January 28th, 2016
“Always Patsy Cline” is more than a tribute to the legendary country singer who died tragically at age 30 in a plane crash in 1963. The show, created in 1980 by Ted Swindley, is based on a true story about Cline’s friendship with a fan from Houston named Louise Seger, who befriended the star at a Texas honky-tonk in 1961.
December 22, 2015
I had the pleasure of meeting, getting to know and interviewing Ted Swindley (Always…Patsy Cline, Honkey Tonk Angels), the guest of honor at the Texas Playwrights Festival at Stages Repertory Theatre last summer, and the founder of Stages as well as the original Texas Playwrights Festival. I learned from Ted how culturally and theatrically influential Stages has been in the Houston region since its first season in 1978. It was the first theatre to mount Houston, regional or world premieres of a variety of ground-breaking works, both plays and musicals. Here are just nine from its first five seasons: Bent (Martin Sherman, 1982), Buried Child (Sam Shepard, 1979), The Diviners (Jim Leonard, 1981), Getting Out (Marsha Norman, 1980), The Gin Game (D.L. Coburn, 1982), No Exit (Jean-Paul Sartre, adapted by Paul Bowles, 1981), Red Rover, Red Rover (Oliver Hailey, 1978), Sister Mary Ignatius Explains It All for You (Christopher Durang, 1982), and both male and female versions of Whose Life Is It Anyway? (Brian Clark, 1981). I had to debate with myself over which of the premieres to include given that, during these years, Stages mounted 51 full-length productions, not including its touring productions or the shorts it produced during the first playwrights fest in 1982.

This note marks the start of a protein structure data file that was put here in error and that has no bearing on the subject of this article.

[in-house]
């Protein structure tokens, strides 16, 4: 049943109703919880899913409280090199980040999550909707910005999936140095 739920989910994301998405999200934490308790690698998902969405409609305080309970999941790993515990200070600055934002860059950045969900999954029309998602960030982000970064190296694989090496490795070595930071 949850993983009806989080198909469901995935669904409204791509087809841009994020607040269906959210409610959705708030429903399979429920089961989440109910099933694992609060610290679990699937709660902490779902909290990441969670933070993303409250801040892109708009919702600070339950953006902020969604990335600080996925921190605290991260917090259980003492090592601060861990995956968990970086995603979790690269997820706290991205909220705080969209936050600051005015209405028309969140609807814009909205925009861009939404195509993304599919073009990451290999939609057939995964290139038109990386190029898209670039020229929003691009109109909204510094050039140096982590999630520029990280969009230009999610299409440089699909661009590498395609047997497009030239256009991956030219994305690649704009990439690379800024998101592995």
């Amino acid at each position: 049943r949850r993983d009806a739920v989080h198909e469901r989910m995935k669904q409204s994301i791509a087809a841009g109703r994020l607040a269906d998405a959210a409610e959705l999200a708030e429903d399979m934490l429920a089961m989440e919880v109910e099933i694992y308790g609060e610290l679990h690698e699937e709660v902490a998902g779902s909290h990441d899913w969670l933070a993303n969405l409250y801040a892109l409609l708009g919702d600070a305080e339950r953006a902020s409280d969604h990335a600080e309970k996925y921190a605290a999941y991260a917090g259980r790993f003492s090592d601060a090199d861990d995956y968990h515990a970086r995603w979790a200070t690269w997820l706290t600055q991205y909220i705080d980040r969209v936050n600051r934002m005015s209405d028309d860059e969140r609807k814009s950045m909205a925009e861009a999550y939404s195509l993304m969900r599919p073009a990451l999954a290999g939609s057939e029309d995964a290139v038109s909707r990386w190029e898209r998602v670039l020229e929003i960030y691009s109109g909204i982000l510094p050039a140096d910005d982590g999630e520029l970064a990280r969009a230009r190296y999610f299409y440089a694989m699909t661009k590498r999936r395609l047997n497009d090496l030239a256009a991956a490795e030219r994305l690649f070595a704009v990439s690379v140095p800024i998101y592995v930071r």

October 13, 2015
Ted Swindley knows a thing or two about country music and southern culture. The veteran director and playwright has entertained audiences for decades with a mix of dramas, comedies and music-fueled plays with a distinctive twang.
Although he resides in Nashville, Swindley also knows something about Houston. He earned his Master of Fine Arts from the University of Houston’s School of Theatre & Dance and was the founding artistic director of Stages Repertory Theatre.